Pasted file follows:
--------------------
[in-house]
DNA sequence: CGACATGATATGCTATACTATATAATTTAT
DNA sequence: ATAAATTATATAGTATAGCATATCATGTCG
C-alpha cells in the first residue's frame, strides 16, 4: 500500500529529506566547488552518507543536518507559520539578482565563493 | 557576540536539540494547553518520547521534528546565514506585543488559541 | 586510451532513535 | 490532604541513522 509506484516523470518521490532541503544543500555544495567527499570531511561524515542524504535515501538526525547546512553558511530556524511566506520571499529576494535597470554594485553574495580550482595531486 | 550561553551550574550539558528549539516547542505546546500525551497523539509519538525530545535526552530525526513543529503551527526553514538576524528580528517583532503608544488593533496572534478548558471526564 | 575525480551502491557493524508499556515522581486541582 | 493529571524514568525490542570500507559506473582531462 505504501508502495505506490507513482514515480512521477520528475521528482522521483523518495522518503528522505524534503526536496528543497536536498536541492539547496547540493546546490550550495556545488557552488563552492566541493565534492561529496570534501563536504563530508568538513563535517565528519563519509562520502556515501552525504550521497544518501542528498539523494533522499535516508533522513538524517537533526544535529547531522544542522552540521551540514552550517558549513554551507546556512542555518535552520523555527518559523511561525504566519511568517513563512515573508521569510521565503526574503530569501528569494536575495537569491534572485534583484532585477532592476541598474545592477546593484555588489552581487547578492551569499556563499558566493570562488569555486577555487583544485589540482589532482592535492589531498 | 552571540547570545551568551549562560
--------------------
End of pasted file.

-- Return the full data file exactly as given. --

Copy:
[in-house]
DNA sequence: CGACATGATATGCTATACTATATAATTTAT
DNA sequence: ATAAATTATATAGTATAGCATATCATGTCG
C-alpha cells in the first residue's frame, strides 16, 4: 500500500529529506566547488552518507543536518507559520539578482565563493 | 557576540536539540494547553518520547521534528546565514506585543488559541 | 586510451532513535 | 490532604541513522 509506484516523470518521490532541503544543500555544495567527499570531511561524515542524504535515501538526525547546512553558511530556524511566506520571499529576494535597470554594485553574495580550482595531486 | 550561553551550574550539558528549539516547542505546546500525551497523539509519538525530545535526552530525526513543529503551527526553514538576524528580528517583532503608544488593533496572534478548558471526564 | 575525480551502491557493524508499556515522581486541582 | 493529571524514568525490542570500507559506473582531462 505504501508502495505506490507513482514515480512521477520528475521528482522521483523518495522518503528522505524534503526536496528543497536536498536541492539547496547540493546546490550550495556545488557552488563552492566541493565534492561529496570534501563536504563530508568538513563535517565528519563519509562520502556515501552525504550521497544518501542528498539523494533522499535516508533522513538524517537533526544535529547531522544542522552540521551540514552550517558549513554551507546556512542555518535552520523555527518559523511561525504566519511568517513563512515573508521569510521565503526574503530569501528569494536575495537569491534572485534583484532585477532592476541598474545592477546593484555588489552581487547578492551569499556563499558566493570562488569555486577555487583544485589540482589532482592535492589531498 | 552571540547570545551568551549562560